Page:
Anybody but Dean?

October 27, 2003|By Jules Witcover

NASHUA, N.H. - There's a phenomenon in politics known as "buyer's remorse." Like a shopper who chooses an expensive new car and then has second thoughts, it refers to a candidate who wins strong early support, only to trigger a desire among voters to change their minds.

It occurred most conspicuously in 1976, when Jimmy Carter won a series of early primaries and was on his way to the Democratic presidential nomination when doubts arose about whether he could beat Republican President Gerald Ford.

The result was late-starting candidacies by Gov. Jerry Brown of California and Sen. Frank Church of Idaho. Between the two of them, they won most of the remaining primaries, but it was too late to deny Mr. Carter the nomination. The Democratic Party was stuck with a candidate who turned out to be the next president of the United States.

What's happening now in the emergence of retired Gen. Wesley K. Clark as a presidential candidate here is an early version of buyer's remorse, even before the sale on the Democratic front-runner, former Gov. Howard Dean of Vermont, has been closed.

Mr. Dean has been a phenomenon, emerging on the strength of unprecedented fund raising and volunteer-building over the Internet as the Democratic candidate to beat. Already the rallying cry of anti-Dean Democrats is heard - that, if nominated, he can't beat President Bush, and that the relatively late-starting Mr. Clark would be the possible savior.

All this is very premature, to be sure. Mr. Dean, after sprinting ahead in the lead-up to the Iowa precinct caucuses Jan. 19, now finds himself in a tough fight with Rep. Richard A. Gephardt of neighboring Missouri, the early favorite in Iowa.

But here in New Hampshire, Mr. Dean is running well ahead in the latest polls against Sen. John Kerry of neighboring Massachusetts. Mr. Clark is bypassing Iowa to take his chances in a primary election in which celebrity may make up for a lack of the sort of organization Mr. Dean and Mr. Kerry have been building for a year or more.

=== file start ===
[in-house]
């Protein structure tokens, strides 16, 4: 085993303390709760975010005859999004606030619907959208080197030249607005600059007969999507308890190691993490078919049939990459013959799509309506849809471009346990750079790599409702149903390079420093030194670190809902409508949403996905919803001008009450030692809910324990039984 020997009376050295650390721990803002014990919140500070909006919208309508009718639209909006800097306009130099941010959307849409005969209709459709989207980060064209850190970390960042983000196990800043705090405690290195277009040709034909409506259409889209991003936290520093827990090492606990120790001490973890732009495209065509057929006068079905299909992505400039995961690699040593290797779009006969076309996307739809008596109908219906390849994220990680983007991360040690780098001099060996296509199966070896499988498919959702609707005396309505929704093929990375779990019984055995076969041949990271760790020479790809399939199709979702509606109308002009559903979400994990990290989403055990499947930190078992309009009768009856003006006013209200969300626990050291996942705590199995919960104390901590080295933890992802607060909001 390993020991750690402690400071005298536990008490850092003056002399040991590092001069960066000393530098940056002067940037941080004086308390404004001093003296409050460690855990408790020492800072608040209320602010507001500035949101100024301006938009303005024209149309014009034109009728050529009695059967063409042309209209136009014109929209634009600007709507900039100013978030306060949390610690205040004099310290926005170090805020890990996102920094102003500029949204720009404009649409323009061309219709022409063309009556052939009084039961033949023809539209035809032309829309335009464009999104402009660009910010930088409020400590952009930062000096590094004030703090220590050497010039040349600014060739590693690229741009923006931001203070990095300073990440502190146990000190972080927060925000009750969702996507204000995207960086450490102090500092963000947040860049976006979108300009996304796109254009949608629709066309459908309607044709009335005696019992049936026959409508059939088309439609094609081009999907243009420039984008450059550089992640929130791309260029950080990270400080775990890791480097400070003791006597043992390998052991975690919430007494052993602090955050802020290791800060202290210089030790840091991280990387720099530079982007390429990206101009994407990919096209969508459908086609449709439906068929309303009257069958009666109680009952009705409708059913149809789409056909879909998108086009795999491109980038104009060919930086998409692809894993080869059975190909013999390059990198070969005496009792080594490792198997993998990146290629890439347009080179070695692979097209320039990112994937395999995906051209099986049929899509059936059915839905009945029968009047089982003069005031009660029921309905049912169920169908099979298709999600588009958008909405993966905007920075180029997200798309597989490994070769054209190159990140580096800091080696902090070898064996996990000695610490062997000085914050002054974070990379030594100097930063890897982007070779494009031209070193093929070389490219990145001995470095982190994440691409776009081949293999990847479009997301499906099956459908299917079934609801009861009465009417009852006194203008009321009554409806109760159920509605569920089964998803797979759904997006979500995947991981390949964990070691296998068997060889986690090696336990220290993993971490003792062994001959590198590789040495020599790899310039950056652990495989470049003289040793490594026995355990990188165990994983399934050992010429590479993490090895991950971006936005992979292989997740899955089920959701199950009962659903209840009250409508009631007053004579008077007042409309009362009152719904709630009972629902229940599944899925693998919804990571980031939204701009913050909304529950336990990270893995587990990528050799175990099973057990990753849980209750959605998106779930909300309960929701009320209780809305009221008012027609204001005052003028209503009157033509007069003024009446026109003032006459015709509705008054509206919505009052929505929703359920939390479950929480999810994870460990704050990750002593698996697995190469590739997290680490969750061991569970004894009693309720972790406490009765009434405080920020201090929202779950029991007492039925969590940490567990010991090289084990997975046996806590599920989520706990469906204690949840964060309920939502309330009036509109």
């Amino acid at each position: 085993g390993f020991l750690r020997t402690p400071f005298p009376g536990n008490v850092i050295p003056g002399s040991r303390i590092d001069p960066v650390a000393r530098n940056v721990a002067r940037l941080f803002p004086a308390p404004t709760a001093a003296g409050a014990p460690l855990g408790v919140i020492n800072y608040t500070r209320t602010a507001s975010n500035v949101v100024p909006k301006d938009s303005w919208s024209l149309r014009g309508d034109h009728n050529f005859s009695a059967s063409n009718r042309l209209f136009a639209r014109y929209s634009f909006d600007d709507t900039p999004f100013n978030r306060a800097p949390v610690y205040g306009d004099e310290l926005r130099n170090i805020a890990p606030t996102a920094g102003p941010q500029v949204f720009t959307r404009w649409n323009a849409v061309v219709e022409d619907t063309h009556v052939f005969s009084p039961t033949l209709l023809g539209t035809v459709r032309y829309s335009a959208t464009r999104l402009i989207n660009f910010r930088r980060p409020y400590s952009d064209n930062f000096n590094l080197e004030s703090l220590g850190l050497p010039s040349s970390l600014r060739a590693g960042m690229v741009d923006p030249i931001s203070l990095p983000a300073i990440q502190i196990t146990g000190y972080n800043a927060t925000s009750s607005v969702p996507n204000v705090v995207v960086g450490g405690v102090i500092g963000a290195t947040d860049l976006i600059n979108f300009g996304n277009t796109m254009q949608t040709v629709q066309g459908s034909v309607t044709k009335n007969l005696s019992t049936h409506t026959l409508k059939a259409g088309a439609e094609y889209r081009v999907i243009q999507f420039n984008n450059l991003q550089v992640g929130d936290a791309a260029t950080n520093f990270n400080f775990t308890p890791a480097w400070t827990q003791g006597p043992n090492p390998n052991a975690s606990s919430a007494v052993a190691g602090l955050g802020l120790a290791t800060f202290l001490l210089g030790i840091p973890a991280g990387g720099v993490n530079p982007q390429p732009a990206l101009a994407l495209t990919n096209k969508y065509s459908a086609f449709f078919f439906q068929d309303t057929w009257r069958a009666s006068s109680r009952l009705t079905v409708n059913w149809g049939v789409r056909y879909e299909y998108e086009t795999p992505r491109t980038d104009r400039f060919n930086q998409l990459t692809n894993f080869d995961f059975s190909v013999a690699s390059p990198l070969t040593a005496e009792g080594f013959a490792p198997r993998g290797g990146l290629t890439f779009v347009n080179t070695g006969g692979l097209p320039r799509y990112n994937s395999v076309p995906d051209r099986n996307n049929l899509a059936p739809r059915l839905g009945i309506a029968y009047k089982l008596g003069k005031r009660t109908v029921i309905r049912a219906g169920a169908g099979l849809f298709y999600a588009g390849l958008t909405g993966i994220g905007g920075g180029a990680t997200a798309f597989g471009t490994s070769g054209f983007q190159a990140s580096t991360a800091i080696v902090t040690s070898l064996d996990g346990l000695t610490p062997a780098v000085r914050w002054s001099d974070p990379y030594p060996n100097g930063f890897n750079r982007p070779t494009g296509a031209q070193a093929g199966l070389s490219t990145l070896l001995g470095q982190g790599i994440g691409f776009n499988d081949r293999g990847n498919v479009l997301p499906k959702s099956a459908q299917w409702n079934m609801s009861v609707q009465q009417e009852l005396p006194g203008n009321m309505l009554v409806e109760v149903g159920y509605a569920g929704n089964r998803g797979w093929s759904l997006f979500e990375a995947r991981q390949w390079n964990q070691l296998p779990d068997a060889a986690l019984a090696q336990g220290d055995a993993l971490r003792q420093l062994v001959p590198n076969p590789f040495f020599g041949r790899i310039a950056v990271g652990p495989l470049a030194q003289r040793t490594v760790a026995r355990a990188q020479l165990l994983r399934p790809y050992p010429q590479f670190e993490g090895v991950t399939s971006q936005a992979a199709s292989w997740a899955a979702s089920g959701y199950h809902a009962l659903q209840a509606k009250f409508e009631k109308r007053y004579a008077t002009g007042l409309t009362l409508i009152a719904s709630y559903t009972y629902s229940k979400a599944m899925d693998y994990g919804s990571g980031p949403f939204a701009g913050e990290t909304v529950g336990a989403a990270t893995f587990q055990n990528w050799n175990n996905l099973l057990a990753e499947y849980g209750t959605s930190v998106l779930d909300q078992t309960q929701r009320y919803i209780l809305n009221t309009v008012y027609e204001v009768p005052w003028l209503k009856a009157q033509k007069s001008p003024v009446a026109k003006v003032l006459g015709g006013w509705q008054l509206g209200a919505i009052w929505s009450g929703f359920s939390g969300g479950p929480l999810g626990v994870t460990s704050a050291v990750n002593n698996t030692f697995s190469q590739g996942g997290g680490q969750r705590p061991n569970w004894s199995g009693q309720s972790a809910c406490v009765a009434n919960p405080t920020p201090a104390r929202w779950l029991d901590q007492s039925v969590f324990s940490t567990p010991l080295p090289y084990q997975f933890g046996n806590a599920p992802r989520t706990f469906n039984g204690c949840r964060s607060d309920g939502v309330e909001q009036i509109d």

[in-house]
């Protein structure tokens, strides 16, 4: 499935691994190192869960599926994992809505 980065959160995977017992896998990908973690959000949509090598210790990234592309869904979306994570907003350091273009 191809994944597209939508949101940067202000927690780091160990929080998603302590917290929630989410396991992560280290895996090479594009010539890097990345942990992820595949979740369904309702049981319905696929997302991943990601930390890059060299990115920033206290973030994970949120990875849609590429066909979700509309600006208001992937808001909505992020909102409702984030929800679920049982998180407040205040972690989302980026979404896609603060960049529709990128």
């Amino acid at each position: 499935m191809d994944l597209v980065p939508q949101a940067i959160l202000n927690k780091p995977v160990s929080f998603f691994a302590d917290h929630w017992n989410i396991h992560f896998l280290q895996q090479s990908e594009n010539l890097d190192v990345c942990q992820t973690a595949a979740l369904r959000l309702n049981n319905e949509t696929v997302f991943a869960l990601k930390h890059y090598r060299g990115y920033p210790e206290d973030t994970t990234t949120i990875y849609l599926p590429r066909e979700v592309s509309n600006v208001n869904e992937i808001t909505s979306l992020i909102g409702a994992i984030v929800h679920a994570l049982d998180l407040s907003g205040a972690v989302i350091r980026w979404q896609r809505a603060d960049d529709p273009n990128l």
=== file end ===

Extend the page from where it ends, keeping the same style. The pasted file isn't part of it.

As a result, buyer's remorse may already be setting in. It's a concern that Mr. Dean's national campaign manager, Joe Trippi, had more than a month ago when I discussed the phenomenon with him in Burlington, Vt. So confident was Mr. Trippi then that Mr. Dean could win in both Iowa and New Hampshire that he was speculating on the identity of the candidate who might be the beneficiary of doubts about Mr. Dean's electability.

The assumption in such speculation was that Mr. Gephardt could be disposed of in Iowa and Mr. Kerry in New Hampshire if each failed to win in his backyard. At that time, the name of Sen. Hillary Rodham Clinton of New York was still being floated around, but the candidate who now seems best fitted for the role of Dean-stopper, if it comes to that, is Mr. Clark.

One new circumstance, however, may mar the rosy Dean scenario: Only one week after the New Hampshire primary, seven states from Delaware and South Carolina to Arizona and New Mexico will hold delegate-selecting contests in which other candidates could benefit from buyer's remorse, or from late-blooming strength of their own.

Sen. John Edwards of North Carolina, while making major efforts to beat low expectations in Iowa and New Hampshire, is keying on South Carolina for a breakthrough. And Sen. Joseph I. Lieberman of Connecticut, also bypassing Iowa and running weakly here so far, is looking to Arizona and elsewhere after New Hampshire to gain traction.

Whenever the Democrats are faced with a potential nominee who doesn't look like a winner in the general election - George McGovern in 1972 is another example - an "anybody but" phenomenon occurs. But in the cases of Mr. Carter and Mr. McGovern, the sentiment surfaced late. The surprising thing this time around is that buyer's remorse is stirring well before the Democratic Party has "bought" anyone as its nominee.

Jules Witcover generally writes from The Sun's Washington bureau and his column appears Mondays, Wednesdays and Fridays.

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